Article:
We are very grateful for the funds which have kindly been provided by:
- Cambridge University Schools Classics Project
- Classics Conclave
- Royal Holloway Classics Society
- Hellenic Society
- University College London
- The Esmee Fairbairn Foundation
- Friends of Classics
- Oxford University Classics Faculty
- The Winton Charitable Foundation
- Boris Johnson, Mayor of London
- Trinity College, Cambridge
- King's College London
- Mercers' Charitable Foundation
- The Gavron Trust
- The Hamilton Trust
and generous donations from individuals.
We would like to offer our very grateful thanks to Cheney School for hosting and supporting The Iris Project's East Oxford Community Classics Centre. We are also extremely grateful to the Classics PGCE Department at King's College London for working with Iris to provide professional teacher-training for our student volunteers.
With many thanks for all the support already received.
Chris is Professor of Greek and Head of the Department of Greek and Latin at University College London. He is a fervent advocate of access to Classics in schools, frequently giving talks to school audiences, and has been an important support in the projects Iris runs in conjunction with UCL.
Bettany won a scholarship to read Ancient and Modern History at Oxford University, since when she has become a well-known historian, lecturer and television documentary-maker. Over the years, she has used her many media performances to promote Classics and also to talk about the need to for the subject to be taught more in the state sector. Since Iris' inception, Bettany has been an enthusiastic supporter, helping Iris promote Classics to a wider audience.
Boris was previously MP for the Oxfordshire constituency of Henley, and shadow minister for Higher Education, before being elected as London Mayor in May 2008. Boris has long been a supporter of Classics in schools, and has helped Iris by giving talks in comprehensive schools for the project, donating his own money and helping in many other ways.
Martha studied Classics at Oxford University, and has led an illustrious career in broadcasting, which has seen her as presenter on Radio Four's Woman's Hour and BBC2's Newsnight, amongst others. She is currently the main presenter of Radio Four's ever-popular World at One show. She can often be heard discussing aspects of Classics in her media appearances, and has been supportive of Iris's work promoting Latin and ancient Greek in schools for some time.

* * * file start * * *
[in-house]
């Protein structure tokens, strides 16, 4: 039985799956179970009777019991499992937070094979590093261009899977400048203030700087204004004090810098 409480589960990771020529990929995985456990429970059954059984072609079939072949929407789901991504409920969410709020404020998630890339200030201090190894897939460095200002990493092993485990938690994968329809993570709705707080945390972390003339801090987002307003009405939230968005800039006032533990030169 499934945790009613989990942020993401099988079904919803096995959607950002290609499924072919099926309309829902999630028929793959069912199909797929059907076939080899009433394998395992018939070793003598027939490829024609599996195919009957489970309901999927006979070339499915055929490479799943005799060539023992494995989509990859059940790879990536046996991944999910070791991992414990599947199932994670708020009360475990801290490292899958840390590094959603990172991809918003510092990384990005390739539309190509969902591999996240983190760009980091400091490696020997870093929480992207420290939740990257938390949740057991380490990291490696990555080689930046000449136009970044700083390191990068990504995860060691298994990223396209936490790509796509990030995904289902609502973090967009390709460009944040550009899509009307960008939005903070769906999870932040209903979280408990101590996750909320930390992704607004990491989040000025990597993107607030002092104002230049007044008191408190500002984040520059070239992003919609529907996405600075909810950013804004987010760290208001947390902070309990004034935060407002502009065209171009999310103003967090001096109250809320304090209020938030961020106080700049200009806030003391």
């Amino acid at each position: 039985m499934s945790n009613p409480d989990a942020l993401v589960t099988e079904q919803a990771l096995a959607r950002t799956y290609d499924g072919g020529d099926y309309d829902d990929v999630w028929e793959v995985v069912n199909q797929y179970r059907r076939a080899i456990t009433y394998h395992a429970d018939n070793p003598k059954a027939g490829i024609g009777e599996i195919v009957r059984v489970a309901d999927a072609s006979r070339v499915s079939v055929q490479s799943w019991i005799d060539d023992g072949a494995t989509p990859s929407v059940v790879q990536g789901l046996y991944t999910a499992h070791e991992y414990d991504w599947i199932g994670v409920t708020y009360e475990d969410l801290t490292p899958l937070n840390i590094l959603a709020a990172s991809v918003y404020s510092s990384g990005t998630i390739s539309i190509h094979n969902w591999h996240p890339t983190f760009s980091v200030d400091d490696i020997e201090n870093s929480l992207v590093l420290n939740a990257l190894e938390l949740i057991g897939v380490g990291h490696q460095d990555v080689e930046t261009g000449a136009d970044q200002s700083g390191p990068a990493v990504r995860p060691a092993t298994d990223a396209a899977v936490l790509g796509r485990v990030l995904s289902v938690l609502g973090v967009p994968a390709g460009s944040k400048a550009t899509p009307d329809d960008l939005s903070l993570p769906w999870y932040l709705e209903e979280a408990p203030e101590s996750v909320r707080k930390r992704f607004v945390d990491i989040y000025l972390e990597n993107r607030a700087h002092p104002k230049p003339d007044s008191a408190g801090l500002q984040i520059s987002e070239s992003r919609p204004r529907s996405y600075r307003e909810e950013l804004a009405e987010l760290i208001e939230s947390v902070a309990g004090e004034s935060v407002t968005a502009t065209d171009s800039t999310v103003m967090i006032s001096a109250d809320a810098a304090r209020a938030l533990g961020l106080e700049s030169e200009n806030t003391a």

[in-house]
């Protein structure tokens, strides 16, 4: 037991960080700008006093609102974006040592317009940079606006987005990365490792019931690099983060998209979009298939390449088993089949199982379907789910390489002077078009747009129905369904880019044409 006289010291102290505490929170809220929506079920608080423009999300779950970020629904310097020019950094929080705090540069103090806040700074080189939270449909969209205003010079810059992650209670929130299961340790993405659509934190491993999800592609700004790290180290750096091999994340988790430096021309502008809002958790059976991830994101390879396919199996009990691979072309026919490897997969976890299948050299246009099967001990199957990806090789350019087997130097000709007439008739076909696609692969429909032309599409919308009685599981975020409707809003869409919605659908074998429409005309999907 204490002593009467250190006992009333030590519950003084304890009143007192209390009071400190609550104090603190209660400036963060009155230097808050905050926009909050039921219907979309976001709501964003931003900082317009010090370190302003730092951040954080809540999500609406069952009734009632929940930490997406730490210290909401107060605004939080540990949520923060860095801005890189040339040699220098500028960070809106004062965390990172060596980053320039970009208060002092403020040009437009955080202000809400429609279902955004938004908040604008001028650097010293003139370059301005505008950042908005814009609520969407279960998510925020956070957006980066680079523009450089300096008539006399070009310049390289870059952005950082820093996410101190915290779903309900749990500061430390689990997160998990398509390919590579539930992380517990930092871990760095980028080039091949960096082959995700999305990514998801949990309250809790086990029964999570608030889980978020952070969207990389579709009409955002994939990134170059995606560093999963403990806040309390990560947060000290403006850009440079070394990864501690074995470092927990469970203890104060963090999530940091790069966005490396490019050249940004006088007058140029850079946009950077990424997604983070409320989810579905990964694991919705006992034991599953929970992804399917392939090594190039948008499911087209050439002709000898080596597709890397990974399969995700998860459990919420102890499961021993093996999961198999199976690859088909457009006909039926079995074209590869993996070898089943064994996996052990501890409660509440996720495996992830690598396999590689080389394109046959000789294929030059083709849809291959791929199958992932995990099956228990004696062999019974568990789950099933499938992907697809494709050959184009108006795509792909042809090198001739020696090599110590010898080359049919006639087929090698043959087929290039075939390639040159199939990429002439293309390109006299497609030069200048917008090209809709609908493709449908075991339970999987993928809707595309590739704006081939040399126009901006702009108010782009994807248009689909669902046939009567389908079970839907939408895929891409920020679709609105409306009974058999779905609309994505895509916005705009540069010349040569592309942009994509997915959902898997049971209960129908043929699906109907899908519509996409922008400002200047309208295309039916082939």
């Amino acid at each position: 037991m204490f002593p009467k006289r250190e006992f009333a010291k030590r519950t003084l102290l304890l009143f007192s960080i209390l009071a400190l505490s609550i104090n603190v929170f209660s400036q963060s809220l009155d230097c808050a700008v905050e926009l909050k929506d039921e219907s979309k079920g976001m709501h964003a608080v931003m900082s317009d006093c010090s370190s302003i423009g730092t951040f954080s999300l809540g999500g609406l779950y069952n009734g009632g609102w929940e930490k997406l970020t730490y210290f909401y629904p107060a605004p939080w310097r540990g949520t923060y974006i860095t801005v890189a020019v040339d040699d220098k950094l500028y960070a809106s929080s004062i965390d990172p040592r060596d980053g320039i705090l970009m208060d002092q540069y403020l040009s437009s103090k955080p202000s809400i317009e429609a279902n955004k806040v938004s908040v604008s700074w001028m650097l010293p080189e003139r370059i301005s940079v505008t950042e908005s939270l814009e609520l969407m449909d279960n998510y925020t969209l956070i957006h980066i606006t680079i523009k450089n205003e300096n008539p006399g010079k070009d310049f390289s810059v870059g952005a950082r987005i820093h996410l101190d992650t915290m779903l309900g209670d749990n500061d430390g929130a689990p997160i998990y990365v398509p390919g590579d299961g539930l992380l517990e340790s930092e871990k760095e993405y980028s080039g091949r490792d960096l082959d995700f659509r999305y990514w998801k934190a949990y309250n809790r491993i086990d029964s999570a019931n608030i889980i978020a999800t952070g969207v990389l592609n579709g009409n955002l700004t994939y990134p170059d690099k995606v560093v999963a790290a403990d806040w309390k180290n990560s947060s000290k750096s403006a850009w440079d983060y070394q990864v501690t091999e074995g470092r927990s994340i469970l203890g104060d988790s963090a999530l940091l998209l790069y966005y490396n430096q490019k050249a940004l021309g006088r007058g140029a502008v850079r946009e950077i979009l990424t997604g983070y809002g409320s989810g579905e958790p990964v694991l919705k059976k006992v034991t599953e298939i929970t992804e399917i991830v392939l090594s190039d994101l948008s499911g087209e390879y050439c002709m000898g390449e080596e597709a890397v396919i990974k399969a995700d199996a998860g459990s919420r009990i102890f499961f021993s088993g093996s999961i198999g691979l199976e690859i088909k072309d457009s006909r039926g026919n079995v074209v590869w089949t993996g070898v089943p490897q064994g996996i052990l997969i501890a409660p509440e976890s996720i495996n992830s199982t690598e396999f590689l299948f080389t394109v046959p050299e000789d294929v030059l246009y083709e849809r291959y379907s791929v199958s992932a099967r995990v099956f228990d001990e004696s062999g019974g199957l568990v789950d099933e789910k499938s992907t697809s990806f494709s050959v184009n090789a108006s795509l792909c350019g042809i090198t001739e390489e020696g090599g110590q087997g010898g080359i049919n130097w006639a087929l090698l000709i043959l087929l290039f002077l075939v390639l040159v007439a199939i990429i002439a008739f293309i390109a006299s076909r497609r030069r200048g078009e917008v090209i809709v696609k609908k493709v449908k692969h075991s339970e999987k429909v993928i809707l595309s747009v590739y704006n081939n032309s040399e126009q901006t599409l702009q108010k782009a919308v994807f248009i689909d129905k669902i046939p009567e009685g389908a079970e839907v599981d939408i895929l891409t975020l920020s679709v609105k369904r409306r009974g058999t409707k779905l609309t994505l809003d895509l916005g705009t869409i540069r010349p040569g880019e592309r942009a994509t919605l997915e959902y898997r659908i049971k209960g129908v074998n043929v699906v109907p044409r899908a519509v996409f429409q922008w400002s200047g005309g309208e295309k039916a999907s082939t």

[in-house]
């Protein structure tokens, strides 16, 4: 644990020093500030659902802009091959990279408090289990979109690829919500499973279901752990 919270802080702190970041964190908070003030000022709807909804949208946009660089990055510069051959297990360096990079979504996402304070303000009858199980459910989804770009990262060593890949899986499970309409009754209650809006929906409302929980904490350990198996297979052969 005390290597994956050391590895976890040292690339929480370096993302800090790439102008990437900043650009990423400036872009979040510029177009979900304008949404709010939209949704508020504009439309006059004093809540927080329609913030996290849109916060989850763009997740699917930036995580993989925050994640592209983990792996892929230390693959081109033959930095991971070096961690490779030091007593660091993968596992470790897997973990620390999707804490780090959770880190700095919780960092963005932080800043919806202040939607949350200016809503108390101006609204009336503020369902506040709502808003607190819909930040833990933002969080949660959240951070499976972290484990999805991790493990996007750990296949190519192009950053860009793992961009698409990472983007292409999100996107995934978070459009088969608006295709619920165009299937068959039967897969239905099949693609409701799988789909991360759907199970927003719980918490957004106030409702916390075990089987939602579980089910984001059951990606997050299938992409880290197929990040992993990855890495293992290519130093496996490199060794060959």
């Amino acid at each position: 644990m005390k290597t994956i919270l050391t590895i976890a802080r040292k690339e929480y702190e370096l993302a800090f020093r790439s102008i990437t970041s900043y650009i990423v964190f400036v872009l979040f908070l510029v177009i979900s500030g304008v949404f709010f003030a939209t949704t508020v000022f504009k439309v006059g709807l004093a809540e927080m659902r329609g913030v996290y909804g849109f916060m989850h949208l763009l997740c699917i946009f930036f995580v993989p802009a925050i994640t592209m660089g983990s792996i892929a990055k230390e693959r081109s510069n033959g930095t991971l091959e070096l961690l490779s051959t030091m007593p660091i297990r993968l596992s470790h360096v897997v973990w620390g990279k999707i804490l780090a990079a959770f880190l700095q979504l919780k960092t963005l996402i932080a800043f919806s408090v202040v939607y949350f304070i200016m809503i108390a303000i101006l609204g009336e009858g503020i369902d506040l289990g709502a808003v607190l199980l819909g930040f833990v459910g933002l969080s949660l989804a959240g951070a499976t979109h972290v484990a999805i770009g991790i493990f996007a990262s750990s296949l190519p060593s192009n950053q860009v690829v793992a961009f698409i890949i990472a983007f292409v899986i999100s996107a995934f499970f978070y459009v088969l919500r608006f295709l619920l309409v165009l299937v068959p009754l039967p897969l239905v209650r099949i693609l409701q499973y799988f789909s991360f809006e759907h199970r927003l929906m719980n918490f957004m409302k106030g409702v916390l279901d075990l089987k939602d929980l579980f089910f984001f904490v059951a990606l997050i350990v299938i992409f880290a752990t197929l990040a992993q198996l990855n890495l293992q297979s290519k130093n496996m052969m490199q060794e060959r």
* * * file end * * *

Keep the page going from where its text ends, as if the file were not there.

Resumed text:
Anthony is a historian and biographer for Tony Blair. He has been a prominent figure in the field of education for many years, and has a particular interest in innovative approaches to teaching and learning as well as exploring ways in which the private sector can work with and support state schools. He is currently the Master of Wellington College, and has long been a supporter of the work of the Iris Project in state schools.
Mary is a philosopher of ethics, the mind and education, and often speaks about the importance of improving literacy in state schools and amongst deprived social groups in our society. She has been, amongst many other roles, chair of the UK committee of inquiry into special education, and is a life peer.
Joan is a feminist, writer and human right activist. She studied Latin at Reading University before moving to The Sunday Times where she worked until 1984. She has since written for a number of publications, including The Guardian, The New Statesman and The Independent on Sunday, where she now has a regular column. She blogs as Political Blonde and has also published a number of fiction and non-fiction works. She has written passionately about the need for Classics in state schools.
Lorna studied Classics at Lady Margaret Hall, Oxford University; she then decided to spend even more time reading in libraries, and received a doctorate from University College London on 'Magical Realism in Ovid's Metamorphoses' in 2005.
Supporting our work
The Iris Project is run by volunteers and without core funding. We rely entirely on grants and donations from generous individuals and organisations to carry out our work. Our projects wouldn't exist without the people who support us through volunteering, donations and fundraising on our behalf. By supporting us you can make a huge difference to the schools and pupils we work with, allowing us to continue to improve the work we do with schools around the country.
Make a donation
Make a donation online now and help Iris's work in inner city state schools. Every penny will go towards improving and expanding our projects. Whether you want to help us bring our Literacy Through Latin project into more schools or help support our Community Classics Centre, your contribution really can do incredible things.
Host a fundraising event at home or at work
Hosting an event at work or at home is a great opportunity to get together with your friends, family and colleagues while helping The Iris Project. Have you thought about organising a traditional afternoon tea, Sunday lunch or even a dinner party to raise funds for The Iris Project?
An event for friends is a good way to talk about some of the work that Iris does and a chance to invite your friends to support us.
Do you think you could run a marathon to help us widen educational opportunities in state schools? If not, perhaps you have your own idea on a sponsored event or fundraising activity.
The more inventive and creative you are, the more money you can raise.
To let us know about your sponsored event for The Iris Project please contact us through the site.